Who is the star of our social media profiles? Do they point to the work our Savior has done in and for us?
Recently, I made a resolution. Of course, I want to read my Bible every day and make sure I pray regularly, but I wanted to do something different. I wanted to take a picture every day and post it on Instagram. My reasoning? I wanted to remind myself to stop and enjoy and see the world around me with fresh eyes. I wanted to look back and see what the Lord had been doing in my life.
John Piper’s tweet rings true: “God is always doing 10,000 things in your life, and you may be aware of three of them.” My thinking was that by taking a picture everyday, I might become aware of a fourth or fifth.
So let me begin by saying that I think social media, while full of dangers, can have a redemptive place in the life of Christians and churches. At the same time, I think many of us are too reactive and not proactive enough. We do things because they’re the things people do without necessarily meditating on the whys or the whats.
I see a lot of that in the way many of us use social media. Particularly, I think our pages and timelines and boards are too full of ourselves.
In Galatians 2:20, Paul tells us: “I have been crucified with Christ, and I no longer live, but Christ lives in me. The life I now live in the body, I live by faith in the Son of God, who loved me and gave himself for me.”
In context, the apostle is comparing salvation by works and Jewish inheritance with true salvation that comes by faith alone in Jesus alone. If you read the entire chapter, you can see that Paul is saying something along the lines of: “I don’t care that I was born as a Jew, that there were other apostles before me, that I might have been well-behaved by the standards of the Law or that everyone in the church approves of me. The only thing I care about is that I’m found in Christ because my life is not my own.”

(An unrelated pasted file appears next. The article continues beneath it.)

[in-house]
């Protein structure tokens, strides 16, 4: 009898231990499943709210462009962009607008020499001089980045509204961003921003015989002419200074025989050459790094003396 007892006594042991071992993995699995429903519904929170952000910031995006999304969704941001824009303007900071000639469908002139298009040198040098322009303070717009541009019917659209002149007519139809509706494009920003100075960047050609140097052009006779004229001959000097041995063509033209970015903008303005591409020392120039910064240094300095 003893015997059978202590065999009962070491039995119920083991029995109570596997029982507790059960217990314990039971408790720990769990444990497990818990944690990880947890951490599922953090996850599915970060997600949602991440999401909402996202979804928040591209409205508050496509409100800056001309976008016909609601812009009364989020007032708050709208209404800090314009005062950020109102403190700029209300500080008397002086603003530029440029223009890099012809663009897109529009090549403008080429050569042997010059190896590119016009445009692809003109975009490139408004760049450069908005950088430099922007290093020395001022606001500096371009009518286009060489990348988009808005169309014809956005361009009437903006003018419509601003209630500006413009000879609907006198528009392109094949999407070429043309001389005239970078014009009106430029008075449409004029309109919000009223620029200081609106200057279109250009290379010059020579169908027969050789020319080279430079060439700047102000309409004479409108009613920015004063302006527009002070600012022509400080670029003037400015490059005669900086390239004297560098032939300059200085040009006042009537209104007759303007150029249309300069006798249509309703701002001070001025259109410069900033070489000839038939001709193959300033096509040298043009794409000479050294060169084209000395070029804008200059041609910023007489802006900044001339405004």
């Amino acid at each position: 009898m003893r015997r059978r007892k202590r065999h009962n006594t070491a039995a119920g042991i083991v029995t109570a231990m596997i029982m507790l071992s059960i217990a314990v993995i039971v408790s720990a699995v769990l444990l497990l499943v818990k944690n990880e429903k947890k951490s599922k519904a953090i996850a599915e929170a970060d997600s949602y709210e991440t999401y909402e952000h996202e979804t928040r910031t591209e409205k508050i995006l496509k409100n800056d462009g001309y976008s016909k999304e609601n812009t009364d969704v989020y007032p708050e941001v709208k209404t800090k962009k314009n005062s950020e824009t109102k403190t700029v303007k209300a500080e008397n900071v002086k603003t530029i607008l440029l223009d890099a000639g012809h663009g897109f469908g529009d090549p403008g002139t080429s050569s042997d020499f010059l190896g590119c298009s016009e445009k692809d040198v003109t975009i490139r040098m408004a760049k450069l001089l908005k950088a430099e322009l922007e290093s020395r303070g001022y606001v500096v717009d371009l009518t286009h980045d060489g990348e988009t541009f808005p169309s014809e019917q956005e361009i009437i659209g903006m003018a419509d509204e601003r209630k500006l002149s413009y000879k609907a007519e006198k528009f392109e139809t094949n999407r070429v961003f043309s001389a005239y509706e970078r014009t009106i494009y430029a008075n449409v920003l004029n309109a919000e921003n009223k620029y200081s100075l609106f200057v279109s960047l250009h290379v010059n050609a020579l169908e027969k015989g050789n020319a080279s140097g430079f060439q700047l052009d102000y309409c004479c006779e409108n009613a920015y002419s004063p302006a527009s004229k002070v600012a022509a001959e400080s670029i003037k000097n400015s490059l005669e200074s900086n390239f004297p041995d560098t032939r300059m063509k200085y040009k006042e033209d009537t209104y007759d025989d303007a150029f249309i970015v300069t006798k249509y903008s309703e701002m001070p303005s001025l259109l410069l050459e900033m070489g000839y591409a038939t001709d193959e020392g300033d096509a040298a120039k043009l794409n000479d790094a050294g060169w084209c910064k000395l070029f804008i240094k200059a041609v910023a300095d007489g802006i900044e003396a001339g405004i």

Getting to a place like this—where you genuinely don’t trust in yourself and your might, where you’re not worrying what others think of you, where you stop wanting to be the first—is only possible by the grace of God at work killing your selfishness day by day.
So what does this have to do with social media? A lot, actually. Go to your Facebook page, and see if you can say with confidence that your account says, “On Facebook, I no longer live, but Christ.” Who are your posts about? Who is the protagonist of your photos?
I completely understand that many of us use Facebook as our way of communicating with friends and family. I am not judging you at all—we’re in this together. But let me ask again: Who comes out in your comments? In your interaction with others? Is it evident that you no longer live?
How about Twitter? This is probably my favorite social media network. Can you imagine Paul retweeting compliments to his letters and books, shouting at the Roman government representatives or letting all his followers know how hungry he was? And yet, if we don’t pay attention, that’s exactly how our social media profiles look—filled with congratulations from others and letting everyone know what we’re doing or how we’ve been #blessed.
Even with good intentions, our timelines might actually be all about us. Are we genuinely trying to point to our Savior?
How about Instagram? How many of our pictures are of us doing God’s work? I believe that the spirit behind Matthew 6 of praying in private (v. 6), giving to the poor in secret (v. 3) and not flaunting our fasting (v. 17) should make us think twice about promoting everything we’re doing for God, be it conferences, devotionals or prayer meetings. How does it show that we’re no longer living for us if our pages are filled with the best curated pictures of ourselves we can find?
So who’s the star of your social media accounts? Do they show you looking small and Christ looking big? How do they show that you’ve been crucified and you no longer live?
I don’t have the answers, but I’m thinking and praying through this. Would you join me?
This article originally appeared on LifeWayVoices.com.